In 2004, Charles Ralston was hired as a helper at a wastewater treatment plant owned and operated by the city of North Ridgeville. Though Ralston had a criminal record, at his interview and on his employment application, he was asked only if he had any prior felony convictions. Unbeknownst to the city, Ralston had been convicted of misdemeanor domestic violence, assault, and disorderly conduct.
In 2006, Ralston raped Lisa Vacha, a co-worker, while both were working at the wastewater treatment plant. Ralston was convicted of rape and sentenced to prison. Vacha brought a civil action against the City.
Vacha sued the City on four grounds: negligent hiring and supervision of Ralston, reckless hiring and supervision of Ralston, vicarious liability, and an employer intentional tort alleging that the city acted intentionally and with willful and wanton disregard for Vacha’s safety in hiring and supervising Ralston.
The trial court granted summary judgment to the City on the vicarious liability claims, but denied the City’s motion on the other three claims. The City appealed on the remaining claims. The Ninth District Court of Appeals reversed on the negligent and reckless hiring and supervision claims, finding them barred by workers’ compensation, but affirmed the denial of summary judgment on the employer intentional tort claim. The City appealed, and the Supreme Court of Ohio accepted jurisdiction.
Generally provides immunity to political subdivisions from liability for damages in tort claims. Subsection (B) is an exception to this immunity.
Political Subdivisions are not entitled to tort immunity in employee claims relative to any matter that arises out of the employment relationship between the employee and the political subdivision.
Establishes the criteria for an employer intentional tort claim. An employer cannot be held liable for an intentional tort unless the employer committed the act with intent to injure or with the belief that the injury was substantially certain to occur.
An employee’s action against a political-subdivision employer arises out of the employment relationship between the employee and the political subdivision within the meaning of R.C. 2744.09(B) if there is a causal connection or a causal relationship between the claims raised by the employee and the employment relationship.
In Vacha v. N. Ridgeville, 2013-Ohio-3020, a 5-2 decision written by Justice French, the court held that R.C. 2744.09 (B) does apply here, and summary judgment for the City was improper because political-subdivision immunity on Vacha’s employer intentional tort claim did not apply here as a matter of law. The court issued several disclaimers making it clear that a political subdivision may prove its entitlement to immunity by establishing there is no causal relationship between the employee’s claims and the employment relationship.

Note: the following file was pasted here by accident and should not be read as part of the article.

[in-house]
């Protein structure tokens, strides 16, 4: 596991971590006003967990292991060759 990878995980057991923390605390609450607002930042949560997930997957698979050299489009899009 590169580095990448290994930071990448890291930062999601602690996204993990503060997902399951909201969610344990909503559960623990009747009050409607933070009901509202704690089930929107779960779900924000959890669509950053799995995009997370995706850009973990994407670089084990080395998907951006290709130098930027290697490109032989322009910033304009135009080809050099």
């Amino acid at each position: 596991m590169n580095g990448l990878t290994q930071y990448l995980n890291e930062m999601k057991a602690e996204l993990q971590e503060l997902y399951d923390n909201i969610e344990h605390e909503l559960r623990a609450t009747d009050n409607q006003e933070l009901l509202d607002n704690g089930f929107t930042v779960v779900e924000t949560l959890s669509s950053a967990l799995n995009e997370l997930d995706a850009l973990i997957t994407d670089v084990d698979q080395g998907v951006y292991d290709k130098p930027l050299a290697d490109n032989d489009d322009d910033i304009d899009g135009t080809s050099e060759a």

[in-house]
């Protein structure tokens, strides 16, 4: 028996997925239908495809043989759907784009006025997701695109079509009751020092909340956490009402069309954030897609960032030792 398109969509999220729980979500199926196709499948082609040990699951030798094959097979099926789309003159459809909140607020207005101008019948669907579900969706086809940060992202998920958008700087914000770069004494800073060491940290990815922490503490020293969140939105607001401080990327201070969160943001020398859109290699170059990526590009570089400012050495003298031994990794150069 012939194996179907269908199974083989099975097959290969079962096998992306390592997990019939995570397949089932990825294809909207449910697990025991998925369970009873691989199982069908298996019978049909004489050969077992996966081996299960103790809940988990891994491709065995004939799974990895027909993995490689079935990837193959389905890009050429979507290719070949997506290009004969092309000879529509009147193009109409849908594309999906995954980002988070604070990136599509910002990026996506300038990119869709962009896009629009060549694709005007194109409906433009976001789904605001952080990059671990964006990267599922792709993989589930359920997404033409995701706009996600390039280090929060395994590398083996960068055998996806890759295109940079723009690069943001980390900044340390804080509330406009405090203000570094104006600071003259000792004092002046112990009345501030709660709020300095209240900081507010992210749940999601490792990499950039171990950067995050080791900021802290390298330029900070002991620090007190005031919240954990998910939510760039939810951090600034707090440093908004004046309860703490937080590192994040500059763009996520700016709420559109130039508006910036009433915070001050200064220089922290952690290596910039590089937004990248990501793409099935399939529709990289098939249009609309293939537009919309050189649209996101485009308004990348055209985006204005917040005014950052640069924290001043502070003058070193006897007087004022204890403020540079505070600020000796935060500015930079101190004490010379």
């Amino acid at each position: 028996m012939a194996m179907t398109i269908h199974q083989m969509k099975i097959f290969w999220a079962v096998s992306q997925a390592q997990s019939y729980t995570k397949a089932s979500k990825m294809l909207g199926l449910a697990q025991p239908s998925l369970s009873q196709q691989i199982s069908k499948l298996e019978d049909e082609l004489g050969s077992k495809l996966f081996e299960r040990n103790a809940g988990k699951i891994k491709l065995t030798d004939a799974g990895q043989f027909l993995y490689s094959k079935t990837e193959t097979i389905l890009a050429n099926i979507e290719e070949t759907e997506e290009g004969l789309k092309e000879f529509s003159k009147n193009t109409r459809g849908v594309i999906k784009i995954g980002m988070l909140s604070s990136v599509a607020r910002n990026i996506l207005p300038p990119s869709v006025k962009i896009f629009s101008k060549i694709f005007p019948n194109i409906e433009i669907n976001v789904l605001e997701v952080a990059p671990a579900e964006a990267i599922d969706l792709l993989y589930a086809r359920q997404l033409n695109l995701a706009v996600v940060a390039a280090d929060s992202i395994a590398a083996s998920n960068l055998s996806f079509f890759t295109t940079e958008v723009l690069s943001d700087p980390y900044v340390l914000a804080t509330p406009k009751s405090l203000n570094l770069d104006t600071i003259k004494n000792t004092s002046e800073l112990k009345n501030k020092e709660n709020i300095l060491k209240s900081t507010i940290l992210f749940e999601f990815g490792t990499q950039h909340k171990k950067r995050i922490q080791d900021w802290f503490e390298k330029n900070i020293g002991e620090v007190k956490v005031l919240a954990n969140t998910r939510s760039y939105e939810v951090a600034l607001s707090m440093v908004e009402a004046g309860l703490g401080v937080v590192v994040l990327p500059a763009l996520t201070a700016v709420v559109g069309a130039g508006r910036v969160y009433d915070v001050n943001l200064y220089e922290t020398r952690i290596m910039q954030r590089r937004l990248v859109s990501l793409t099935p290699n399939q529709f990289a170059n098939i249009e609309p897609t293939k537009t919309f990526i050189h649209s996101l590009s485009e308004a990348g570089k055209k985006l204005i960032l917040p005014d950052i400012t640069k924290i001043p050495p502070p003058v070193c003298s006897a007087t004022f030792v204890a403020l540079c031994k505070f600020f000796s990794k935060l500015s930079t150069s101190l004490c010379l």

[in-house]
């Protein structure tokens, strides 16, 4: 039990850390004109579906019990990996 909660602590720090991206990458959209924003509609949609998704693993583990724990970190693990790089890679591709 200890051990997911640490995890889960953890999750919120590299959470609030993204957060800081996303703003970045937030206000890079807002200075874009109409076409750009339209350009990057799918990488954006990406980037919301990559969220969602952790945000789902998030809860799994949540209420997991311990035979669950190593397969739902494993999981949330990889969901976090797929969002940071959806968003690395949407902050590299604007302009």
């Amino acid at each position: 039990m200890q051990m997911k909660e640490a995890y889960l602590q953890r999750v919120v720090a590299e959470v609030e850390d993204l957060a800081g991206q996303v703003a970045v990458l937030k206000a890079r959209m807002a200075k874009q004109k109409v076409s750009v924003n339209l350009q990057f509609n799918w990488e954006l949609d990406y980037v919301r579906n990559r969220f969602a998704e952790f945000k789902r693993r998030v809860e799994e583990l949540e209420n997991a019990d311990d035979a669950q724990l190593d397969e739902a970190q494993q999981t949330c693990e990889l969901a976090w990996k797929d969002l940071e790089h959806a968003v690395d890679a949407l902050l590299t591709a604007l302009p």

The case was sent back to the trial court. In order to defeat political subdivision immunity, Vacha was required to prove factually that a causal connection exists between her claims and the employment relationship.
Read a complete analysis of the merit decision here.
What Happened on Remand
On remand, the parties first attempted private mediation on December 19, 2013. When that failed, the parties proceeded to pretrial. After pretrial, the City once again moved for summary judgment on the remaining employer intentional tort claim. In its brief supporting this second motion, filed on June 30, 2014, the City argued that it was entitled to summary judgment for three reasons:
First, the undisputed facts fail to establish that the City knew with substantial certainty that a co-worker would rape Vacha. The City argues Vacha also failed to prove the City had the requisite deliberate intent to injure pursuant to rule R.C. 2745.01(A).
Second, the City noted that there is no causal connection between the subject matter of the employer intentional tort claim and Vacha’s employment with the city, entitling the City to political subdivision immunity under R.C. 2744.
Third, the unforeseeable intervening acts of Charles Ralston and Vacha sever any connection between the employer intentional tort claim and Vacha’s employment with the city. Specifically, both Ralston and Vacha violated several plant policies, including bringing alcohol onto the premises, bringing animals into the treatment plant, and deviating from job responsibilities. These activities represent unforeseeable intervening conduct and, according to the City, sever any causal link between the plaintiff’s claim and her employment.
On September 2, 2014, Vacha argued in reply that the City’s summary judgment arguments presented no new facts and were the same as those in the 2009 motion addressed by the Ohio Supreme Court.
Vacha also argued that reliance on R.C. 2745.01 was untimely, that the R.C. 2744.02(B)(2) exception to immunity applies here, and that R.C. 2744 is an unconstitutional infringement on her right to a remedy and to trial by jury.
Finally, Vacha argued that the City was aware of Ralston’s propensity for violence and that a jury could reasonably conclude that the City’s misconduct in hiring Ralston and placing him in an unsupervised work environment was casually related and connected to her employment at the plant.
The City filed a reply. A jury trial was set for December 15, 2014.
Before Common Pleas Court Judge Raymond Ewers ever ruled on the City’s summary judgment motion, on November 17, 2014 the parties advised the court they had settled the case, and had agreed to a non-disclosure of the terms. The pending summary judgment motion was dismissed by the court as moot.
Student Contributor: Michael Elliott